Every year there seems to be a rash of IT modeling standards proposed by vendors like Sun, Microsoft, IBM, Oracle, BMC, CA, et al. They primp, they preen, they puff out their feathers as they jocky for position. But the comedy (or really, the tragedy) of the situation is that they are competing in a race that none of them will ever win. Especially if they stick to their current belief that they can find one true industry-wide model to rule all of enterprise IT. How many times do they have to launch another vendor-driven standard to a resounding thud to get it?
The plain fact of the matter is that end users just don’t care. They want tools that just work and simple frameworks that they can quickly compose into a solution that fits THEIR operations. They want their IT management problems to just go away, not become a new center of the universe that requires an increasingly diverse and complex set of skills to master.
Although I’m a firm believer that the best solutions in IT management must ultimately be model-driven, I also am well aware that the industry has done a terrible job educating users as to why they should even care about modeling in the first place. “Tool interoperability” is the only answer that is consistently given. But tool interoperability is something that vendors care far more about than end users.
Your average systems management jockey is smart enough and skilled enough to cobble together tools as needed. Sure they would like a smoother answer, but not at the cost of pulling a big modeling headache down on top of themselves. This may not please the IT Architect types… but it’s not the first time that they’ve been ignored by their own overworked rank and file whose paychecks depend on getting things done as quickly as possible.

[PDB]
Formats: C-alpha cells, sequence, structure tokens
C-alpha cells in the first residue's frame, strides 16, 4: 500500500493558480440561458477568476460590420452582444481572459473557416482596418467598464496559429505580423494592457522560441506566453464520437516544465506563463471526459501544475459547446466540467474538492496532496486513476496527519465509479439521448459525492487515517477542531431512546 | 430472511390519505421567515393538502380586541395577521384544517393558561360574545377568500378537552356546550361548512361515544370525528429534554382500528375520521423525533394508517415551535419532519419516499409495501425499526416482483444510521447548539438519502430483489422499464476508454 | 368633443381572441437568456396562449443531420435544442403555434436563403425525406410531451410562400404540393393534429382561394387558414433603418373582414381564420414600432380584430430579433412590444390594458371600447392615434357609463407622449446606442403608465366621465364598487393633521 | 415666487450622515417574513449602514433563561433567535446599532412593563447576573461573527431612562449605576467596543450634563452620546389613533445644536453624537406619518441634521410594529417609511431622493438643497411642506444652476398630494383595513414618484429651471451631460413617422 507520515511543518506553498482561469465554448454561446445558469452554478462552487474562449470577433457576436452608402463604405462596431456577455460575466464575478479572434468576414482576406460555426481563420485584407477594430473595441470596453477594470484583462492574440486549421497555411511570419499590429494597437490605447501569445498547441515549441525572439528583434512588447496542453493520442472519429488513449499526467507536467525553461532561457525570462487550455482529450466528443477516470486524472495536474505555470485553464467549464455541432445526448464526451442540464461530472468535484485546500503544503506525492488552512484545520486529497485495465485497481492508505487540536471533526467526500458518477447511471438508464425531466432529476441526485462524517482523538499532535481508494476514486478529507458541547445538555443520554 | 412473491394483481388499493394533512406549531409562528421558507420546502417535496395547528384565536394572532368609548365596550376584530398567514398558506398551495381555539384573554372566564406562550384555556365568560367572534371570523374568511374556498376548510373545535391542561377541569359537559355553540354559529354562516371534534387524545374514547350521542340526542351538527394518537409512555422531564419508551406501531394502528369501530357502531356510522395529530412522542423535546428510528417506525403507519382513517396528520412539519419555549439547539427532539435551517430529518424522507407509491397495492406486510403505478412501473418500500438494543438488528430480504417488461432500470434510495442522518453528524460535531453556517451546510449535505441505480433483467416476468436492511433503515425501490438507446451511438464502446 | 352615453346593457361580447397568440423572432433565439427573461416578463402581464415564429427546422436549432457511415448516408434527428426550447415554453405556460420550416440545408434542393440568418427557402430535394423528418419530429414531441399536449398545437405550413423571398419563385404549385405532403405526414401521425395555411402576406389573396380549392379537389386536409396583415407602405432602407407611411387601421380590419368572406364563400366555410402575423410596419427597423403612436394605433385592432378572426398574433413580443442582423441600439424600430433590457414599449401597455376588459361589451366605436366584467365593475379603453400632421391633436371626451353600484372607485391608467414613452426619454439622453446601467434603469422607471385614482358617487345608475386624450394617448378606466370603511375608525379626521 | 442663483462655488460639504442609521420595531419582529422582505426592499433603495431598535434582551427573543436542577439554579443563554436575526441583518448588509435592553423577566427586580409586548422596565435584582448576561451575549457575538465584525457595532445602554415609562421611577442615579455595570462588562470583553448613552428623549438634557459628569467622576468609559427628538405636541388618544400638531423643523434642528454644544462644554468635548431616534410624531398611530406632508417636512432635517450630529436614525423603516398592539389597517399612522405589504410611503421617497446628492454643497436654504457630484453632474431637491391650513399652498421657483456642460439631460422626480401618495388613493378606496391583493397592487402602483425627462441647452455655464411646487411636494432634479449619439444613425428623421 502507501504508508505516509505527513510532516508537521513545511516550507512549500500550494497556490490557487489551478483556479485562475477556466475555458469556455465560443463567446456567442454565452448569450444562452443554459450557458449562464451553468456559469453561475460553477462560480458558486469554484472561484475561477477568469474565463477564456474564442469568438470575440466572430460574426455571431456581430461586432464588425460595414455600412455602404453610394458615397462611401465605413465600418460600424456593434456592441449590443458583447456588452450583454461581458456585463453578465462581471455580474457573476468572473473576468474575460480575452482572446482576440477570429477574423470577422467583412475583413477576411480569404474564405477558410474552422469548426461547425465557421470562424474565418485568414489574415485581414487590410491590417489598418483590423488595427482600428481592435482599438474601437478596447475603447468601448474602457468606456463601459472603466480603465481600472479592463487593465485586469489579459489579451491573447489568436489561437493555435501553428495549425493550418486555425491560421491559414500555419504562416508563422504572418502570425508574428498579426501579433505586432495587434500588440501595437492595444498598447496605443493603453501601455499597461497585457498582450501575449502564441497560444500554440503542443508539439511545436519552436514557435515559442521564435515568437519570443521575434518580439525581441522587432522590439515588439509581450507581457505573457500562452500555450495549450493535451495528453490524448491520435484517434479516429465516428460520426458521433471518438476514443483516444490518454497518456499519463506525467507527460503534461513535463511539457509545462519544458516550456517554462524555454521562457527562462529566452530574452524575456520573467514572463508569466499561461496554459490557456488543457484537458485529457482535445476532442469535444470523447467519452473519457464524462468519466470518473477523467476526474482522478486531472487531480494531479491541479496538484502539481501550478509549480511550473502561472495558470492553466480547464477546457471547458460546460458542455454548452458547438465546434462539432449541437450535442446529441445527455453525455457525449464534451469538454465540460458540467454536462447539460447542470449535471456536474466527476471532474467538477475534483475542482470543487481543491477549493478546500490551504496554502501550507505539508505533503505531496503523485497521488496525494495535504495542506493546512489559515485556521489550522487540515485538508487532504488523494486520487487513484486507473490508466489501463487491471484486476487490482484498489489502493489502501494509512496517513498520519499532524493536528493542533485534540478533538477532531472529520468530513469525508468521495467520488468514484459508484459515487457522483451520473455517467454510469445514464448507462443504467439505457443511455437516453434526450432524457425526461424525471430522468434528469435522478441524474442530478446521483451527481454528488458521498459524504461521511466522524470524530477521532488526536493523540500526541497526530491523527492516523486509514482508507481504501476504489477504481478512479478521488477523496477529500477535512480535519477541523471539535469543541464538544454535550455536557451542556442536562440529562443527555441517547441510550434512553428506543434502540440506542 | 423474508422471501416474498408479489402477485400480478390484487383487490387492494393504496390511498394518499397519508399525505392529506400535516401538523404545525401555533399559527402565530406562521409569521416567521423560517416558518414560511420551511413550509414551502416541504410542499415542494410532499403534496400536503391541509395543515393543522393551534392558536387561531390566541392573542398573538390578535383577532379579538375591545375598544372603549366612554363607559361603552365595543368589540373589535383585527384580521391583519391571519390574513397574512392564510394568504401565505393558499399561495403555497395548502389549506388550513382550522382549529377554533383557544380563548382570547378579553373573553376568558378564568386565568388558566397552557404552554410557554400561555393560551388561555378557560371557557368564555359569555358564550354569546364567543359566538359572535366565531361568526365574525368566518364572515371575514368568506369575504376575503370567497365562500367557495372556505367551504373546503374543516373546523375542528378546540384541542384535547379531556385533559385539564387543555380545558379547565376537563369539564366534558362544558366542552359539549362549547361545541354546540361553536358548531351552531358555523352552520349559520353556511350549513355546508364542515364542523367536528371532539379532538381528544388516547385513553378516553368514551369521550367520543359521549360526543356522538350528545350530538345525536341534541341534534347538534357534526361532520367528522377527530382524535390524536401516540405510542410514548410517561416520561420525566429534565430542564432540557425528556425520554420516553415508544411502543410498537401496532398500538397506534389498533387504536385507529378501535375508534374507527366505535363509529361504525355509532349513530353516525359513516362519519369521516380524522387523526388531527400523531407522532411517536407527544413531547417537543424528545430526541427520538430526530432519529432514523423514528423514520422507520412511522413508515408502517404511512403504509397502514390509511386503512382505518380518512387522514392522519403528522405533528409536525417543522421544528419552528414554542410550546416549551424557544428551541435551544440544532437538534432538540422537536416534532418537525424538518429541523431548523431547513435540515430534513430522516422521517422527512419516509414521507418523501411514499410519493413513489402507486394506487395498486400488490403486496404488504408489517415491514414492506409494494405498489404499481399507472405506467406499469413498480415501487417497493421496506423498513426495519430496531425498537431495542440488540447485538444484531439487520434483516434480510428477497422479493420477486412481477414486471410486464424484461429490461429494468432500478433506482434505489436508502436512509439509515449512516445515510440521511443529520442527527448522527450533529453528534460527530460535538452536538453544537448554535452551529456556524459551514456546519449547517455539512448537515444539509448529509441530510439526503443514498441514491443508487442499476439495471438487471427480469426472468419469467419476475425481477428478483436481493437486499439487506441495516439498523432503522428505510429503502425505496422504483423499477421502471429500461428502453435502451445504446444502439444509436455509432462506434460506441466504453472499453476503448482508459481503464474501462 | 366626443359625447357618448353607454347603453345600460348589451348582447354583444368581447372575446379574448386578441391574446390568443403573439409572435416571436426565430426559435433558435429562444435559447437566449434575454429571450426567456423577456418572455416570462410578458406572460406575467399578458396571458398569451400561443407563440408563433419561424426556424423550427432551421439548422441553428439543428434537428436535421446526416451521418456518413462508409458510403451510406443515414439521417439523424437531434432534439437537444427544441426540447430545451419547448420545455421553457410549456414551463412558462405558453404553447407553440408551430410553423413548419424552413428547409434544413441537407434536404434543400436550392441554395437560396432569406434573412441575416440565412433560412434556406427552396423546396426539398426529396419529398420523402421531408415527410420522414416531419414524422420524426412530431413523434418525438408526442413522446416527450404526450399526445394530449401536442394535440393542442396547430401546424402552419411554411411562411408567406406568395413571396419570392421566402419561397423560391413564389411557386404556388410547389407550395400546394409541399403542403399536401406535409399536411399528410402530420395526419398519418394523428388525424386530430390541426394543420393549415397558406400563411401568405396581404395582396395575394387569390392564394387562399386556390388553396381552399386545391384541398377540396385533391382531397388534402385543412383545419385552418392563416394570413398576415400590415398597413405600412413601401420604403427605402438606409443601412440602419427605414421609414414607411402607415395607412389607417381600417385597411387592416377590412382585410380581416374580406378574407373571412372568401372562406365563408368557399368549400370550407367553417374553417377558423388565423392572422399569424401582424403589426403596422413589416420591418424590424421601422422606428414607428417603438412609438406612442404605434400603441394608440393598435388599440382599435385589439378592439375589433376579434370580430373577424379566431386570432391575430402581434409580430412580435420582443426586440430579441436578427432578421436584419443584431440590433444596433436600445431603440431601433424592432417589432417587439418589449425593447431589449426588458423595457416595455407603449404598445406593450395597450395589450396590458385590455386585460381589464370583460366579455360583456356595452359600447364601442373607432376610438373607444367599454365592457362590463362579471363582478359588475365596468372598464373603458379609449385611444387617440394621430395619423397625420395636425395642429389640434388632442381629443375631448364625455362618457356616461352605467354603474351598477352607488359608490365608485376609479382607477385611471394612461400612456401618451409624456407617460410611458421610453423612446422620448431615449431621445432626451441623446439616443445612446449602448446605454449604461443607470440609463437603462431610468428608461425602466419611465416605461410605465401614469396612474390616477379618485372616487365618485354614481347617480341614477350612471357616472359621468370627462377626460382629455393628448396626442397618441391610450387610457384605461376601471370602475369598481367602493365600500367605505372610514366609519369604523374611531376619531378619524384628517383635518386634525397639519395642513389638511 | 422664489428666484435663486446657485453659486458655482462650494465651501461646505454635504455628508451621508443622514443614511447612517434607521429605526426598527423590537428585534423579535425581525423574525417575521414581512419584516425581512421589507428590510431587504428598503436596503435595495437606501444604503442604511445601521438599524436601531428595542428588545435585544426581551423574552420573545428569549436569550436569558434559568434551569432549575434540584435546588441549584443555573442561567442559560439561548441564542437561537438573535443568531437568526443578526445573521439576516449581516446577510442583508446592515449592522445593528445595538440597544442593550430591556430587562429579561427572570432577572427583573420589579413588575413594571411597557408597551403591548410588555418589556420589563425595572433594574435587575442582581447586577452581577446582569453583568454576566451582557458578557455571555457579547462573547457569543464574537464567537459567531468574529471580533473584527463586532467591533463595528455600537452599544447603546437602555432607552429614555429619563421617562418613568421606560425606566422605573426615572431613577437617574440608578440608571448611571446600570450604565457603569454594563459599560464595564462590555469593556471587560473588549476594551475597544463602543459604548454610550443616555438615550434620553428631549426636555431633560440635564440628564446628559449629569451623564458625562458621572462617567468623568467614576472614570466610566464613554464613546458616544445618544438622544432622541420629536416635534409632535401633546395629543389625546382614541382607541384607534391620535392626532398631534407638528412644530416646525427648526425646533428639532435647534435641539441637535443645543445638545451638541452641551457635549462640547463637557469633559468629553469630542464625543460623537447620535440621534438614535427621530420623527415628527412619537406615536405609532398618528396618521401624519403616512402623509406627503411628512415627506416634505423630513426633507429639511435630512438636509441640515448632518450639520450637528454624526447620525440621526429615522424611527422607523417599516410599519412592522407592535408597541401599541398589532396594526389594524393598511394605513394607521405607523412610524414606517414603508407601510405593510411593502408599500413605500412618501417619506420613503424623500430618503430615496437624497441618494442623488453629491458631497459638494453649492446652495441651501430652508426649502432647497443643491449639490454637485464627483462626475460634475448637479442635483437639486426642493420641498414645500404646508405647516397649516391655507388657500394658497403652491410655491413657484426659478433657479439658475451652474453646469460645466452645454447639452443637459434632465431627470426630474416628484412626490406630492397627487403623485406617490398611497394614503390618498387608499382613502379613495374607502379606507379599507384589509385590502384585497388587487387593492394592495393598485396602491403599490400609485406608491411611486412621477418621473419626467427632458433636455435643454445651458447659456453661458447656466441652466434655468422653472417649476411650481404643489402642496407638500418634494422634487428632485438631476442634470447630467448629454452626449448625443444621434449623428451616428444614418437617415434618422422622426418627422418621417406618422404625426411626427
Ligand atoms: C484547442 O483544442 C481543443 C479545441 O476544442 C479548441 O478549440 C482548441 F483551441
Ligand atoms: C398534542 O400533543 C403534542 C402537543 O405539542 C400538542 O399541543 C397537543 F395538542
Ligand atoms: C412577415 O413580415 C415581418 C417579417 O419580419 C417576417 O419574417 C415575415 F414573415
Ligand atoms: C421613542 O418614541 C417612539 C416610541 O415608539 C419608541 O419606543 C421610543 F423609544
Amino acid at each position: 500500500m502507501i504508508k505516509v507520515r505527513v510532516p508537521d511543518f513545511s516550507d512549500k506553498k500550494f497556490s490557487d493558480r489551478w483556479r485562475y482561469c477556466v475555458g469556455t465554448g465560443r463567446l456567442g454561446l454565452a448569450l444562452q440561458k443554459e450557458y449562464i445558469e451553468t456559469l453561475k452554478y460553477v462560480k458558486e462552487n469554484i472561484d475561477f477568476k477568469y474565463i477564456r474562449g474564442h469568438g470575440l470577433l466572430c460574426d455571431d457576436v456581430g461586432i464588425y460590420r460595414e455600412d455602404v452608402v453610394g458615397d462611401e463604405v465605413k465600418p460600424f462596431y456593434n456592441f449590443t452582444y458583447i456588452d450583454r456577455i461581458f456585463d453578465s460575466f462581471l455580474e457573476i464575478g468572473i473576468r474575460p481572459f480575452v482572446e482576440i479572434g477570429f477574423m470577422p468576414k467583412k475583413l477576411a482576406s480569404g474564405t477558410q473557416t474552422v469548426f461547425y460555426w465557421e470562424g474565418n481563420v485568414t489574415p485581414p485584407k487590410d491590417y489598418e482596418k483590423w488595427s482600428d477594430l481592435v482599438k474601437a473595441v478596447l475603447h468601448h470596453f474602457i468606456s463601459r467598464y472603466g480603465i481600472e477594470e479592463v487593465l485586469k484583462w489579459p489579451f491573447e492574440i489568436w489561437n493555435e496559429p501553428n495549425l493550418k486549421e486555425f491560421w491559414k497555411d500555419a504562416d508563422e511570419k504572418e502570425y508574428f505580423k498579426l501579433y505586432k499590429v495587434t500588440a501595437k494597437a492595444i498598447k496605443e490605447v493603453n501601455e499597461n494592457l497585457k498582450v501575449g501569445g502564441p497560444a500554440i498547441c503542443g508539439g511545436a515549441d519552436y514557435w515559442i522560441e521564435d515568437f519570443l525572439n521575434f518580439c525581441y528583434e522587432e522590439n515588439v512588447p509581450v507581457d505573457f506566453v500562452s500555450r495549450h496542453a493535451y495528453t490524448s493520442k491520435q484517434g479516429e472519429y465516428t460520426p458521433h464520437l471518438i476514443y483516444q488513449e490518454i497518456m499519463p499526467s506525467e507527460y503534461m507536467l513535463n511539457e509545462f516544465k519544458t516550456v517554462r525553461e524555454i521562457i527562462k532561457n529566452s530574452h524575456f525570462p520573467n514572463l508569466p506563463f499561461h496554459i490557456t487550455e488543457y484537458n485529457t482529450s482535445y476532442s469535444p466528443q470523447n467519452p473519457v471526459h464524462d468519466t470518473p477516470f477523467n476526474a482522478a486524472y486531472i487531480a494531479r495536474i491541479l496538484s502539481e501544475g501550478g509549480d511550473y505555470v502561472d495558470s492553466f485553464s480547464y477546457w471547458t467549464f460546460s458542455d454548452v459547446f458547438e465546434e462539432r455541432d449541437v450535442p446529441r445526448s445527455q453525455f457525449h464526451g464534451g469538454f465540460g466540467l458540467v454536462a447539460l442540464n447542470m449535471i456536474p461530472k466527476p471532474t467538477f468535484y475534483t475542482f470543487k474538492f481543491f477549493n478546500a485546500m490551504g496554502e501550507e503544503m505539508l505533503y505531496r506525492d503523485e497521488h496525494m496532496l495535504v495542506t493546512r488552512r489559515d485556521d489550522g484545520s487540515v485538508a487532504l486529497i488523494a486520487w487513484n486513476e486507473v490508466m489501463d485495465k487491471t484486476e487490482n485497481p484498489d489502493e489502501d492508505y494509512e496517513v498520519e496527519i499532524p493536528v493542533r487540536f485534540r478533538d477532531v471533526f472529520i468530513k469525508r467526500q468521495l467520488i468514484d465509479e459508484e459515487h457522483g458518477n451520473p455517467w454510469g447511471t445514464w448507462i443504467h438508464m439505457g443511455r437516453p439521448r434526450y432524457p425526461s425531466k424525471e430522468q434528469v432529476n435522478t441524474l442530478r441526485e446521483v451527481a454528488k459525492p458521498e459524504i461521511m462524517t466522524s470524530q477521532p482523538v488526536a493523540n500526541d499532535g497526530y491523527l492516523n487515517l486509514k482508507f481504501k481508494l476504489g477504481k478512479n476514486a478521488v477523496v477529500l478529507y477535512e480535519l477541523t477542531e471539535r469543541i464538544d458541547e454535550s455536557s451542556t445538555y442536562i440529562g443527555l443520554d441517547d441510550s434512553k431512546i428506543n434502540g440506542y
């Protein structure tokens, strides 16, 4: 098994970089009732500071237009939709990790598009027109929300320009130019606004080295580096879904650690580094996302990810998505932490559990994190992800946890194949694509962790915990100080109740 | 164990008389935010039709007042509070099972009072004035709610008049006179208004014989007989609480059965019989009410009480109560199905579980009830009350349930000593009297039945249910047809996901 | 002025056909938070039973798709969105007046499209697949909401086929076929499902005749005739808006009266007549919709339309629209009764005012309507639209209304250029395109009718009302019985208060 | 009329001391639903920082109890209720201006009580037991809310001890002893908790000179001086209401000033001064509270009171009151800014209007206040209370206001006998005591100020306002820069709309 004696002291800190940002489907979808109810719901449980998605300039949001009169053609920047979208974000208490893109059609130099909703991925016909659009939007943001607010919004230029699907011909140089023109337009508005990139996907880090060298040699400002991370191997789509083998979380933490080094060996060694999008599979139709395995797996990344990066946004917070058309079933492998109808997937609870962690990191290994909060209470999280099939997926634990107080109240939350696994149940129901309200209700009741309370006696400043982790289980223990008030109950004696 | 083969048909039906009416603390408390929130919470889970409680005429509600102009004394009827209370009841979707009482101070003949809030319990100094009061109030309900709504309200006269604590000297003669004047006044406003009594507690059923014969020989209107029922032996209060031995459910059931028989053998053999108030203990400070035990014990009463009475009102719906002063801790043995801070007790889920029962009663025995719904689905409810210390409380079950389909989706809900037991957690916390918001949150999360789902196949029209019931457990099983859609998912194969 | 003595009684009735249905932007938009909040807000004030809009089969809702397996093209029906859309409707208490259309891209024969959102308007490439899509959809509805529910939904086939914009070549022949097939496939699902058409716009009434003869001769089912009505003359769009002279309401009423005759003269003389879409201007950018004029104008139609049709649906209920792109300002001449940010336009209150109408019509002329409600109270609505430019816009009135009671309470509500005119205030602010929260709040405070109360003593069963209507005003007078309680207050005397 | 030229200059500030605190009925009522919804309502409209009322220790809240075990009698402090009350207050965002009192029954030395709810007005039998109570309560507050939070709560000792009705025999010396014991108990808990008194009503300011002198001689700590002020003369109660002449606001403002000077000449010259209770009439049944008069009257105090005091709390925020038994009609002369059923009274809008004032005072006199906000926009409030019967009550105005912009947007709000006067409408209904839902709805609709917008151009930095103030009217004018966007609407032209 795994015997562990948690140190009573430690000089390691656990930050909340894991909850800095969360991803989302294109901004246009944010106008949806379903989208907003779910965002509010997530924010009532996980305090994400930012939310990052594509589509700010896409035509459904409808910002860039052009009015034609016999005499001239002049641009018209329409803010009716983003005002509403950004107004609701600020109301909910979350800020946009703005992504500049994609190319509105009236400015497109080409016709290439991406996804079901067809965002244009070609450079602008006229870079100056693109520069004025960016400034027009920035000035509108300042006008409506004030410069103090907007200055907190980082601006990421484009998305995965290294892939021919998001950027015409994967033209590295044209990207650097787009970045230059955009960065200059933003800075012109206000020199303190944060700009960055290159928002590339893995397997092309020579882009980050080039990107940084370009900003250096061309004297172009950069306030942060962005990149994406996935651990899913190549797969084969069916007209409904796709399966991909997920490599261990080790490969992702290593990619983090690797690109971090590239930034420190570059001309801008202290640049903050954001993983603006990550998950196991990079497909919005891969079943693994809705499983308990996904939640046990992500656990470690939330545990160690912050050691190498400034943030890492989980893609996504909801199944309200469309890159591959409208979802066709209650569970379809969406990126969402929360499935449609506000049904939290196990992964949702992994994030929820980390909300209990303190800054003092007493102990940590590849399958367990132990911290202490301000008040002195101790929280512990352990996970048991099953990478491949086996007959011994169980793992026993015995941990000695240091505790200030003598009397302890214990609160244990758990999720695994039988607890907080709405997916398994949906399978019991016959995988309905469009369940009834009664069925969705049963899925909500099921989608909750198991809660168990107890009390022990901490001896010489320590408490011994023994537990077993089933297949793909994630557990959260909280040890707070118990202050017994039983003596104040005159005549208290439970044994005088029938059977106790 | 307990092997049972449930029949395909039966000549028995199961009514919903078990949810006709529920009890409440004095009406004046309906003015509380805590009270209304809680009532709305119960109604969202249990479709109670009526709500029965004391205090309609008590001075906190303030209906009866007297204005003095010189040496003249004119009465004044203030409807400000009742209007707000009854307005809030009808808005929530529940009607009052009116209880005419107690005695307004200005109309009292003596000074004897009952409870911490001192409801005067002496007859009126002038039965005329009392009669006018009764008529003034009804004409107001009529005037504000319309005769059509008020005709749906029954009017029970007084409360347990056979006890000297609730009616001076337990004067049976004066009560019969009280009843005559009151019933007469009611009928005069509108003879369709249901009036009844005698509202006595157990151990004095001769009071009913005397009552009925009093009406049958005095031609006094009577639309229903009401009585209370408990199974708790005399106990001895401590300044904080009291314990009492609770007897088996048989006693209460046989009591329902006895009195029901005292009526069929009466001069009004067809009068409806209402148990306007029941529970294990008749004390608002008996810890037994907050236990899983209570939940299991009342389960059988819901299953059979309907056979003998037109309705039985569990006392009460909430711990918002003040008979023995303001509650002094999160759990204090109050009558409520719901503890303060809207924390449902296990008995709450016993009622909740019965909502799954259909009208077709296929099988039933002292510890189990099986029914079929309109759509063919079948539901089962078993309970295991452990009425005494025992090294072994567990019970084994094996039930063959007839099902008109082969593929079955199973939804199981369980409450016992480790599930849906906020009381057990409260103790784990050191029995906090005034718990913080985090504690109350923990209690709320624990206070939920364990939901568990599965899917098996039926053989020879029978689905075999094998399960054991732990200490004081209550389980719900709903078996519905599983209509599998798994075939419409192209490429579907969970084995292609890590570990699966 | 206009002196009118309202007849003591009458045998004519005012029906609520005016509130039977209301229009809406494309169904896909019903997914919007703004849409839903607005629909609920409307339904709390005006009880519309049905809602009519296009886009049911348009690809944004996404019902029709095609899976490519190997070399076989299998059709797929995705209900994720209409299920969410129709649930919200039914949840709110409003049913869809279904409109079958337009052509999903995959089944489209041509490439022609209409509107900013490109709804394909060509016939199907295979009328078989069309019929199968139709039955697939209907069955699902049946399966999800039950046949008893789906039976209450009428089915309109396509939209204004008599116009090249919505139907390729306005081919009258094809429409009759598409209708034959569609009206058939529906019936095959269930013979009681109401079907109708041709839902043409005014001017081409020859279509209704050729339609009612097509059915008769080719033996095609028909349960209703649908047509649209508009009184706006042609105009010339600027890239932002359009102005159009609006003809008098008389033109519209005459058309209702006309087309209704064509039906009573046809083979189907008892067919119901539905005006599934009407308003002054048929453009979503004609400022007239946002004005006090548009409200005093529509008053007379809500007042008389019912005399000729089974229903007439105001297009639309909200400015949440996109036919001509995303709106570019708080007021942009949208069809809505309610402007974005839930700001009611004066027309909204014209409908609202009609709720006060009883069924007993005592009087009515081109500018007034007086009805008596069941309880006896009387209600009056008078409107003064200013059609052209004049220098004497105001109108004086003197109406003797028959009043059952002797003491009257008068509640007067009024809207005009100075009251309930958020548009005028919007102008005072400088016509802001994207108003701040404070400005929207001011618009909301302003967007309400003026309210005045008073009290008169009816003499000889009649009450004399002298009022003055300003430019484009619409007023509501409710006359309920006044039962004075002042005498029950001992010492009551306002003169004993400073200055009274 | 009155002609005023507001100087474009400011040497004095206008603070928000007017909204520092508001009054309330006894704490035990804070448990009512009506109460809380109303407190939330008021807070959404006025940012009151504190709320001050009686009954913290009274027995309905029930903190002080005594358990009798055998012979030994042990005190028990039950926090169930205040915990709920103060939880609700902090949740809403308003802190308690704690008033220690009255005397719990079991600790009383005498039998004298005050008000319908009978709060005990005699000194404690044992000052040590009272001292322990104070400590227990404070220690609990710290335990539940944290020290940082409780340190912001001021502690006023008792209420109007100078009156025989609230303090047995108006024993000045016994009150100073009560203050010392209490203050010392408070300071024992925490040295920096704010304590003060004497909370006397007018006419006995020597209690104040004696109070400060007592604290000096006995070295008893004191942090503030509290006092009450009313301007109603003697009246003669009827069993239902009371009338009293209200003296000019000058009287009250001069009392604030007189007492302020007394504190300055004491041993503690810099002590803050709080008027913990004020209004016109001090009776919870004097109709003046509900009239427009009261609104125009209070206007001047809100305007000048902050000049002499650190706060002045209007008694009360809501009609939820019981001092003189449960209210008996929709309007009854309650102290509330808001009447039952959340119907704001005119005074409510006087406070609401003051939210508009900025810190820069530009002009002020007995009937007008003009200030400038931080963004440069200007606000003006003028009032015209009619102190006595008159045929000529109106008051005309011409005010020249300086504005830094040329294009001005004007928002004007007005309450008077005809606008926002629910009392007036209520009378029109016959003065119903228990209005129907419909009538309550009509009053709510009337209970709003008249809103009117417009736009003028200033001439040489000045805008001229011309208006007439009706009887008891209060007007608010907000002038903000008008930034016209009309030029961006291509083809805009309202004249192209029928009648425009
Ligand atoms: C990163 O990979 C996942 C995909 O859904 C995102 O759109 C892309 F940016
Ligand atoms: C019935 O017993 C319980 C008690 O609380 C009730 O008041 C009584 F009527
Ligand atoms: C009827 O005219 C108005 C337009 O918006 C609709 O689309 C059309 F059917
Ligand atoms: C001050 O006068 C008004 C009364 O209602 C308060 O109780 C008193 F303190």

A fun illustration of the absurdity of the standards alphabet soup took place on a recent episode of the always enjoyable and informative “IT Management Guys” podcast.
Host Michael Cote (a RedMonk analyst) and guest William Vambenepe (a well respected vendor representative from Oracle by way of HP) get into a discussion of current standards efforts and how they relate to other recent standards efforts. Of course,those who follow these things will recognize that these standards have gone absolutely nowhere with users in the wild.
The acronym fun begins about around the 8 minute mark and things really go off the rails around the 15 minute mark. It’s a fun bit of unintentional comedy to hear it. All are very bright guys who really know their stuff and have my upmost respect, but it’s just classic to hear an analyst and a vendor jump from acronym to acronym and throwing around modeling and language concepts all while the other host, John Willis, who represents the cream of the crop of actual in-the-trenches IT Management consultants, sits in stunned silence.
John’s quote to snap them out of it is priceless:
“Just give me something that I can go and manage ESM [Enterprise Systems Management] or do IT management!”
Amen, Brother John.
Side note: Cote also retold a fun little joke that a guy named Chip Holden from BMC likes to tell…
“People ask me what I do and I tell them Programming, and that puts most normal people to sleep. When I’m with Programmers I tell them I work in IT Management and THAT puts them to sleep.”
It’d be funnier if it wasn’t sadly true.